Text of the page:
Oct 16, 2017

In A Historic Discovery, A Neutron Star Merger Has Been Observed For The Very First Time

Posted by in categories: physics, space

The fifth observation of gravitational waves (GW) marks the beginning of a new era in astronomy. On August 17, 2017, the LIGO and VIRGO collaborations detected neutron stars merging for the first time and immediately alerted observatories around the world. In a matter of minutes the event had been located, another first for GW astronomy, and telescopes around the world begun studying it almost immediately.

The event observed, called GW170817, was produced in galaxy NGC 4993, located 130 million light-years from Earth. The gravitational signal was the strongest ever observed, lasting over 100 seconds, and it emitted a gamma-ray burst (GRBs), providing the first piece of evidence that GRBs are produced by neutron star collisions. It also provided the strongest evidence yet that neutron star mergers are responsible for the creation of the heaviest elements in the universe, like gold and platinum.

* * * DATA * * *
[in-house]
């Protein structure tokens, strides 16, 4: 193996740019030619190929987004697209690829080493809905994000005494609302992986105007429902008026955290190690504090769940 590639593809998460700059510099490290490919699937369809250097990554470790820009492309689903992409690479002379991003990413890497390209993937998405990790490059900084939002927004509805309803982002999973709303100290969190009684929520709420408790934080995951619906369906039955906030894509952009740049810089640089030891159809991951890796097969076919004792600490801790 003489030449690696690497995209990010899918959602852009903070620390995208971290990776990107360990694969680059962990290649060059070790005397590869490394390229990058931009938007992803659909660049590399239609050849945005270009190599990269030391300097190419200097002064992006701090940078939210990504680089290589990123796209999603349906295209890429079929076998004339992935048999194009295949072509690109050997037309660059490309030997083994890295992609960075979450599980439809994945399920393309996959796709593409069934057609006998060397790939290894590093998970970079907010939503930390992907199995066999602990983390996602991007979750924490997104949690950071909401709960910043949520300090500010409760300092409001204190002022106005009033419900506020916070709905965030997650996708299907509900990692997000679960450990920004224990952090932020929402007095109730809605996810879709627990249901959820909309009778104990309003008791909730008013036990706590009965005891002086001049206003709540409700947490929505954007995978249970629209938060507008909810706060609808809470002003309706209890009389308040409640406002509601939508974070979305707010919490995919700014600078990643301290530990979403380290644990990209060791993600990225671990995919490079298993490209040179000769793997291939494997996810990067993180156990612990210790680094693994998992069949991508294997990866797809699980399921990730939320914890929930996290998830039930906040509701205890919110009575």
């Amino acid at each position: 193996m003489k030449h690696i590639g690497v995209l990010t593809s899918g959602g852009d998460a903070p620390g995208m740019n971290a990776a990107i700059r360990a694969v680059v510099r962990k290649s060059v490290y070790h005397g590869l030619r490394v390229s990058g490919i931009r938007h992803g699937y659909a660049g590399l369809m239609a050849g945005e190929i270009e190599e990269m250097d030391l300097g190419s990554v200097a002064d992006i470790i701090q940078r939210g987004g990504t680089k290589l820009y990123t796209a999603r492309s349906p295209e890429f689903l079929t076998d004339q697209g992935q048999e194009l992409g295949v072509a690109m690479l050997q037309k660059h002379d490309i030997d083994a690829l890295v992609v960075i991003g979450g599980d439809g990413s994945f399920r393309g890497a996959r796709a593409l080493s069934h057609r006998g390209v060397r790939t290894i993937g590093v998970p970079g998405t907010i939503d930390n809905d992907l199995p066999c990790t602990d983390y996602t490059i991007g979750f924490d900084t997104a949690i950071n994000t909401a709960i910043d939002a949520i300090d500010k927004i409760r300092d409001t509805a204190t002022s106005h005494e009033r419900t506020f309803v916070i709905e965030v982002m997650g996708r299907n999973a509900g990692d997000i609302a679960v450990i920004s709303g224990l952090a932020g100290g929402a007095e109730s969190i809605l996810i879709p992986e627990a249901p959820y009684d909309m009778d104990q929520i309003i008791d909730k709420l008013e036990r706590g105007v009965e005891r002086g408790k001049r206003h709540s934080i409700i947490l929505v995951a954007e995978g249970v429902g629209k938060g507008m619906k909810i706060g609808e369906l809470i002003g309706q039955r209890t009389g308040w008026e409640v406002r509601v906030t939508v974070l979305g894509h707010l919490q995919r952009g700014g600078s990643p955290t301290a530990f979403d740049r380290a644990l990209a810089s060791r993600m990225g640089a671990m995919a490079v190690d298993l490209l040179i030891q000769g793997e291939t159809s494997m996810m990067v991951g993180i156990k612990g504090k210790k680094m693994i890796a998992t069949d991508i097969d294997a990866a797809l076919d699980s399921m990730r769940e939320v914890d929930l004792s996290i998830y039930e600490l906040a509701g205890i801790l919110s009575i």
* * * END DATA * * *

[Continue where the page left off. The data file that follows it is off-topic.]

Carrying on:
The importance of this observation cannot be understated. We are witnessing Galileo pointing the telescope up, or Henrietta Swann Leavitt working out the relation that will be used to measure cosmic distances. This observation brings a completely new dimension to astronomy. The seven papers published in Nature, Nature Astronomy, and Astrophysical Journal Letter are also record-breakers. They have over 45,000 authors – around 35 percent of all active astronomers in the world – who worked at the over 70 observatories that helped to make this discovery.

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